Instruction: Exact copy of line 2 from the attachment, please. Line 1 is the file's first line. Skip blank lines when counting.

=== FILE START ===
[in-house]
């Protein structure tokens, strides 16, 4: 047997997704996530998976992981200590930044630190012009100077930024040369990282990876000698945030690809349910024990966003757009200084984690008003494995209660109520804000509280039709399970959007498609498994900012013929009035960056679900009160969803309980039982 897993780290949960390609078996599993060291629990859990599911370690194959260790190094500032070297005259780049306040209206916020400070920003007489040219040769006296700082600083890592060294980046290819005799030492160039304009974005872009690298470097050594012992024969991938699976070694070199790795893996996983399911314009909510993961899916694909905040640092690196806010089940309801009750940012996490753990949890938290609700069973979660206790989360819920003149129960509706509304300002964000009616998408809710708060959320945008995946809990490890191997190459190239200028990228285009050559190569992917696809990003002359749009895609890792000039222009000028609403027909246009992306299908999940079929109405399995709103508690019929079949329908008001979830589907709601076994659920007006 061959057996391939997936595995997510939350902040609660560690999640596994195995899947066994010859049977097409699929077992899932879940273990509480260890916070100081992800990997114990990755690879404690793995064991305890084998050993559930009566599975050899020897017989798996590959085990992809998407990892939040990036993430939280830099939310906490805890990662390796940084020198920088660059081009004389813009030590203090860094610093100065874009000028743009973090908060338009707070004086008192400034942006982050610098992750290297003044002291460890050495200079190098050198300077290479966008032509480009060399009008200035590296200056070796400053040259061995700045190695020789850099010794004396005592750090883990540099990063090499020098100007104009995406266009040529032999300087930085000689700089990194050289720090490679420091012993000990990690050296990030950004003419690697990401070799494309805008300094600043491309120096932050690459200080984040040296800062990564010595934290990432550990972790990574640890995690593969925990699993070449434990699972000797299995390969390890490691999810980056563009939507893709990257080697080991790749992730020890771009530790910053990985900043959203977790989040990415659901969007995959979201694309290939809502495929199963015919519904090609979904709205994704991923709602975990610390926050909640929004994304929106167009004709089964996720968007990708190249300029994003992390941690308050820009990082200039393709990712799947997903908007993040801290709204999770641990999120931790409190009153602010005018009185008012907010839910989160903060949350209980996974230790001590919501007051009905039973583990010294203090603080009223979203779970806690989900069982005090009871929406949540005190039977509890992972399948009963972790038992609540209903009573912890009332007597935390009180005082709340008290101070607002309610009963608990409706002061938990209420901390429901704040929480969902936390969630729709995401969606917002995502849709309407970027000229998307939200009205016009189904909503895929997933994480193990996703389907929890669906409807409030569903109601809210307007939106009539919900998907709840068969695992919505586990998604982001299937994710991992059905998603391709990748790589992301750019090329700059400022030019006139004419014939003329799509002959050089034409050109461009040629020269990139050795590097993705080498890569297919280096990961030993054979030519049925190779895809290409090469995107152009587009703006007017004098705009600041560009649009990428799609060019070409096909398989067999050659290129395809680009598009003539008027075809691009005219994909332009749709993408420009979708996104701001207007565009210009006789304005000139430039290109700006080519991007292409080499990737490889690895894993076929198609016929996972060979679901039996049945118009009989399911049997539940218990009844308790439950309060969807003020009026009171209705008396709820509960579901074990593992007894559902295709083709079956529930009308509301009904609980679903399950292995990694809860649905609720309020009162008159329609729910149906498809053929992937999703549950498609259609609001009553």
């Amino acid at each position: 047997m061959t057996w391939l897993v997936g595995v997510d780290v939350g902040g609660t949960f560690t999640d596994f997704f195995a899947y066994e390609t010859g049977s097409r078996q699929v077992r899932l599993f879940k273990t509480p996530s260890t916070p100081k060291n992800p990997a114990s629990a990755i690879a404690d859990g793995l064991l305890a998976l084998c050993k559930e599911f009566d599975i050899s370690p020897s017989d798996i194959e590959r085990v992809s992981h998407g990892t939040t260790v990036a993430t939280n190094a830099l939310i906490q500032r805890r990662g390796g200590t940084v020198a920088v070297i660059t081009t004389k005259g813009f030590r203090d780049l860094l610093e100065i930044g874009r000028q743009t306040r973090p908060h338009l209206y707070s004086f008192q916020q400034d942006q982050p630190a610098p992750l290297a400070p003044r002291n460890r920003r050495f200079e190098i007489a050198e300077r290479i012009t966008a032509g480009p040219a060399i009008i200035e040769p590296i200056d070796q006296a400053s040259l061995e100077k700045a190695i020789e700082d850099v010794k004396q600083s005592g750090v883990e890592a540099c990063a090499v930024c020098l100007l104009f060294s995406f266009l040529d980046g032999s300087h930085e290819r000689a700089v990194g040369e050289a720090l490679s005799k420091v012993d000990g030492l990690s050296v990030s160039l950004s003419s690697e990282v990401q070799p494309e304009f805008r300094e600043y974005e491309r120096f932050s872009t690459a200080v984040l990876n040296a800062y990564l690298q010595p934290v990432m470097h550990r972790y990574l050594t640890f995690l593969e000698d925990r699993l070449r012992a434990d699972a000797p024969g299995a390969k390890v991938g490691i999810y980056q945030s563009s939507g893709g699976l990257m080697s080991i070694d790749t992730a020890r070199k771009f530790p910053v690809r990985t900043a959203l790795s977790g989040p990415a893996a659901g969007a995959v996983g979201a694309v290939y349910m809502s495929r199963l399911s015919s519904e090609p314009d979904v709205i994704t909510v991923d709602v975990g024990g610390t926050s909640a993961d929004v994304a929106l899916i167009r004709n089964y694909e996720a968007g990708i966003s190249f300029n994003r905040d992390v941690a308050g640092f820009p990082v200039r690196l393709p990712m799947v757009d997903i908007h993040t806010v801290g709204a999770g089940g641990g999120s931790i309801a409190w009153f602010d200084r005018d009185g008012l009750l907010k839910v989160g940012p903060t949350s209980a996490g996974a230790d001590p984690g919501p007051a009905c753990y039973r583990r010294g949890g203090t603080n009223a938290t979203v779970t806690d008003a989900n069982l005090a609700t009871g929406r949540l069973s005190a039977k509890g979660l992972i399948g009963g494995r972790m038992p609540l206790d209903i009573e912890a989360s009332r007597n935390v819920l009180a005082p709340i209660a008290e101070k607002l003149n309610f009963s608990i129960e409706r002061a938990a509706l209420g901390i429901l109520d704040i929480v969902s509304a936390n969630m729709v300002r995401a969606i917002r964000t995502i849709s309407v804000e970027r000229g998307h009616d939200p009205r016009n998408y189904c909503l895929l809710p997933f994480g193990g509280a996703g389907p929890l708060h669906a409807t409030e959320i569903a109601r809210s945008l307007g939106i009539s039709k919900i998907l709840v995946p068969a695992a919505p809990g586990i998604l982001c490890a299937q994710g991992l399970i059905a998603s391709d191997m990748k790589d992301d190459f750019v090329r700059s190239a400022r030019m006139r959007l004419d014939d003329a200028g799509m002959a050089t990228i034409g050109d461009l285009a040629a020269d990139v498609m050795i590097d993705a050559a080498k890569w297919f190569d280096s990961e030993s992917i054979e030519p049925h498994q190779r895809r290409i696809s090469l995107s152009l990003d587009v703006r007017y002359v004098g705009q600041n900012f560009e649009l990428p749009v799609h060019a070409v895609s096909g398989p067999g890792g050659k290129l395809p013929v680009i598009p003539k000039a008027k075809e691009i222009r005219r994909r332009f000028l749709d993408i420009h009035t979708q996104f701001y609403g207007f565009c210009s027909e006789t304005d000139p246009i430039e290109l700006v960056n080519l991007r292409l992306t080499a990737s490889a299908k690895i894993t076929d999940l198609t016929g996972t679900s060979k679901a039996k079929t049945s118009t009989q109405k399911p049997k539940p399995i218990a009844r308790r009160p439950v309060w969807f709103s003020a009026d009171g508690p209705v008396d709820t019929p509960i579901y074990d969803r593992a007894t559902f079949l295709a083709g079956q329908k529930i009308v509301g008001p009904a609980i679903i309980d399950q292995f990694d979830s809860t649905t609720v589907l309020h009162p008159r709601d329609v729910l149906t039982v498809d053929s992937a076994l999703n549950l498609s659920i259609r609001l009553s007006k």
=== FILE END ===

């Protein structure tokens, strides 16, 4: 047997997704996530998976992981200590930044630190012009100077930024040369990282990876000698945030690809349910024990966003757009200084984690008003494995209660109520804000509280039709399970959007498609498994900012013929009035960056679900009160969803309980039982 897993780290949960390609078996599993060291629990859990599911370690194959260790190094500032070297005259780049306040209206916020400070920003007489040219040769006296700082600083890592060294980046290819005799030492160039304009974005872009690298470097050594012992024969991938699976070694070199790795893996996983399911314009909510993961899916694909905040640092690196806010089940309801009750940012996490753990949890938290609700069973979660206790989360819920003149129960509706509304300002964000009616998408809710708060959320945008995946809990490890191997190459190239200028990228285009050559190569992917696809990003002359749009895609890792000039222009000028609403027909246009992306299908999940079929109405399995709103508690019929079949329908008001979830589907709601076994659920007006 061959057996391939997936595995997510939350902040609660560690999640596994195995899947066994010859049977097409699929077992899932879940273990509480260890916070100081992800990997114990990755690879404690793995064991305890084998050993559930009566599975050899020897017989798996590959085990992809998407990892939040990036993430939280830099939310906490805890990662390796940084020198920088660059081009004389813009030590203090860094610093100065874009000028743009973090908060338009707070004086008192400034942006982050610098992750290297003044002291460890050495200079190098050198300077290479966008032509480009060399009008200035590296200056070796400053040259061995700045190695020789850099010794004396005592750090883990540099990063090499020098100007104009995406266009040529032999300087930085000689700089990194050289720090490679420091012993000990990690050296990030950004003419690697990401070799494309805008300094600043491309120096932050690459200080984040040296800062990564010595934290990432550990972790990574640890995690593969925990699993070449434990699972000797299995390969390890490691999810980056563009939507893709990257080697080991790749992730020890771009530790910053990985900043959203977790989040990415659901969007995959979201694309290939809502495929199963015919519904090609979904709205994704991923709602975990610390926050909640929004994304929106167009004709089964996720968007990708190249300029994003992390941690308050820009990082200039393709990712799947997903908007993040801290709204999770641990999120931790409190009153602010005018009185008012907010839910989160903060949350209980996974230790001590919501007051009905039973583990010294203090603080009223979203779970806690989900069982005090009871929406949540005190039977509890992972399948009963972790038992609540209903009573912890009332007597935390009180005082709340008290101070607002309610009963608990409706002061938990209420901390429901704040929480969902936390969630729709995401969606917002995502849709309407970027000229998307939200009205016009189904909503895929997933994480193990996703389907929890669906409807409030569903109601809210307007939106009539919900998907709840068969695992919505586990998604982001299937994710991992059905998603391709990748790589992301750019090329700059400022030019006139004419014939003329799509002959050089034409050109461009040629020269990139050795590097993705080498890569297919280096990961030993054979030519049925190779895809290409090469995107152009587009703006007017004098705009600041560009649009990428799609060019070409096909398989067999050659290129395809680009598009003539008027075809691009005219994909332009749709993408420009979708996104701001207007565009210009006789304005000139430039290109700006080519991007292409080499990737490889690895894993076929198609016929996972060979679901039996049945118009009989399911049997539940218990009844308790439950309060969807003020009026009171209705008396709820509960579901074990593992007894559902295709083709079956529930009308509301009904609980679903399950292995990694809860649905609720309020009162008159329609729910149906498809053929992937999703549950498609259609609001009553």